Inua Ellams returns to the NT in the autumn with a new play, Three Sisters, after Chekhov, in a co-production withFuel. Directed by Theatre Royal Stratford East Artistic Director, Nadia Fall, Three Sisters transports the play to 1960s Nigeria, before, during and after the Biafran Civil War. Originally commissioned by Metta Theatre. Hundreds of tickets for every performance available at £15.
When We Have Sufficiently Tortured Each Other, Twelve Variations on Samuel Richardson’s Pamela, will preview from 16 January, with a press night on 23 January, playing until 2 March. Martin Crimp’s play breaks through the surface of contemporary debate to explore the messy, often violent nature of desire, and the fluid, complicated roles that men and women play. Using Richardson’s novel as a provocation, six characters act out a dangerous game of sexual domination and resistance. Directed by Katie Mitchell, Cate Blanchett makes her National Theatre debut alongside Stephen Dillane. The cast also includes Babirye Bukilwa, Jessica Gunning, Emma Hindle and Craig Miller. With set design by Vicki Mortimer, costume design by Sussie Juhlin-Wallén, lighting design by James Farncombe, sound design by Melanie Wilson and movement direction by Joseph Alford. Tickets will go on sale via a ballot which opens on 22 November at 12 pm.
In a co-production with Steppenwolf Theatre Company, Pulitzer Prize-winning ensemble member Bruce Norris’ fiery, provocative new play Downstate, comes to the NT direct from its debut at Steppenwolf, Chicago. In downstate Illinois, four men convicted of sex crimes against minors share a group home where they live out their lives in the shadow of the offences they committed. A man shows up to confront his childhood abuser – but does he want closure or retribution? Downstate zeroes in on the limits of our compassion and what happens when society deems anyone beyond forgiveness. Directed by Tony Award® winner Pam MacKinnon, the American and British cast includes Steppenwolf ensemble members Glenn Davis, K. Todd Freeman, Francis Guinan and Tim Hopper, together with Aimee Lou Wood, Cecilia Noble, Eddie Torres and Matilda Ziegler. With set design byTodd Rosenthal, costume design by Clint Ramos, lighting design by Adam Silverman and sound design byCarolyn Downing. Downstate previews from 12 March, with a press night on 20 March, playing until 27 April.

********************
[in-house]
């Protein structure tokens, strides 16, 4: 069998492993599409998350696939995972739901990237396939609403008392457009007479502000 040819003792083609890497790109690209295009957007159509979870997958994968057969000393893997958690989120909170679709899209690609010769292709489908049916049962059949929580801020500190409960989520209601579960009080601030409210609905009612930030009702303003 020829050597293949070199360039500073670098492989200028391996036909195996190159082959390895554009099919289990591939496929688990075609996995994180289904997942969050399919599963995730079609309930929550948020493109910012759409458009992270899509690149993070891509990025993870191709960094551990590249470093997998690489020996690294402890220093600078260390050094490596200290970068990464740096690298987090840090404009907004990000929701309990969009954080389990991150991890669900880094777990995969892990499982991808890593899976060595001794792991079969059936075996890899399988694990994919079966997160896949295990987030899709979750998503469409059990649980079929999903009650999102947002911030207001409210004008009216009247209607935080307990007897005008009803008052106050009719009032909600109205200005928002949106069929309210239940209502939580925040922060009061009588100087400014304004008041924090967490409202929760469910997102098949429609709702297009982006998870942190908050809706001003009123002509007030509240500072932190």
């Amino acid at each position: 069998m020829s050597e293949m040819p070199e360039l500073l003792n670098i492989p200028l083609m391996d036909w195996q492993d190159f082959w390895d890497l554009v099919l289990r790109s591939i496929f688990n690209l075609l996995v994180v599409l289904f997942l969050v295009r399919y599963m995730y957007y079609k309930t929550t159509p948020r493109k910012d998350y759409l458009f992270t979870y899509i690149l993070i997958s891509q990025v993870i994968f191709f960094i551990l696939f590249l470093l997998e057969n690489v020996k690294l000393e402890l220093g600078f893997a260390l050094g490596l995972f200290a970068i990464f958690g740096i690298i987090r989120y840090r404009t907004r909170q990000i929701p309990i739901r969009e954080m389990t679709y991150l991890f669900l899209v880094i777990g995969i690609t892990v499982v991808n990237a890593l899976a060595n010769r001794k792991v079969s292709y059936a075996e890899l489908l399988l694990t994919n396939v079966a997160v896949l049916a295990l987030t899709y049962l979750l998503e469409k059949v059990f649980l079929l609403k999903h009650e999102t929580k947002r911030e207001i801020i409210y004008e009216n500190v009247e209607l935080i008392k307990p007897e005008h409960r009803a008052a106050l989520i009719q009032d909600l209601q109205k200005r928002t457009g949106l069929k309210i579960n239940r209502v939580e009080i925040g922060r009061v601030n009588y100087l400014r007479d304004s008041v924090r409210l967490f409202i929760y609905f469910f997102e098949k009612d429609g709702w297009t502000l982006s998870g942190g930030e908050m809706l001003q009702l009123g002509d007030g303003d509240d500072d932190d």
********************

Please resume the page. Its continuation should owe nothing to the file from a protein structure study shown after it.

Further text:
ANNA, a ground-breaking new sonic collaboration created by Ella Hickson and Ben and Max Ringham, opens in the Dorfman Theatre in May. This headphone-based sound thriller will give the audience intimate access to communist East Berlin. Set over one night in 1968, a promising young couple have their love tested by increasing pressure from the state. When crimes of the past and the present blur, who can be trusted? Everyone is listening. ANNA is directed by Natalie Abrahami, with set and costume designed by Vicki Mortimer and movement byAnna Morrissey.
Based on the hilariously anarchic ‘Mr Gum’ children’s book, Mr Gum and the Dancing Bear – the Musical! opens in the summer. With book and lyrics by the author, Andy Stanton, music by Jim Fortune, directed by Amy Hodge, and set and costume design by Georgia Lowe, it promises an all-singing, all-dancing, occasionally-burping extravaganza for children and adults alike. Can nine-year-old Polly get Padlock the bear to safety? Or will the villainous Mr Gum and his sidekick Billy William III prevail? Full of bizarre characters, surreal whimsy and songs, this is definitely not your average family fare.
Pulitzer Prize-winner Annie Baker returns to the Dorfman Theatre in October with the European premiere of her play The Antipodes, directed by Lila Neugebauer, making her NT debut. A play about stories and the people who tell them, The Antipodes follows the acclaimed runs of The Flick and John at the NT. The Antipodes features set and costume design by Chloe Lamford.
Richard Pryor on Fire, a one-man play written by and featuring Lenny Henry as the legendary American comedian, directed by Paulette Randall, will open in the Dorfman Theatre in 2020.
Smart caption glasses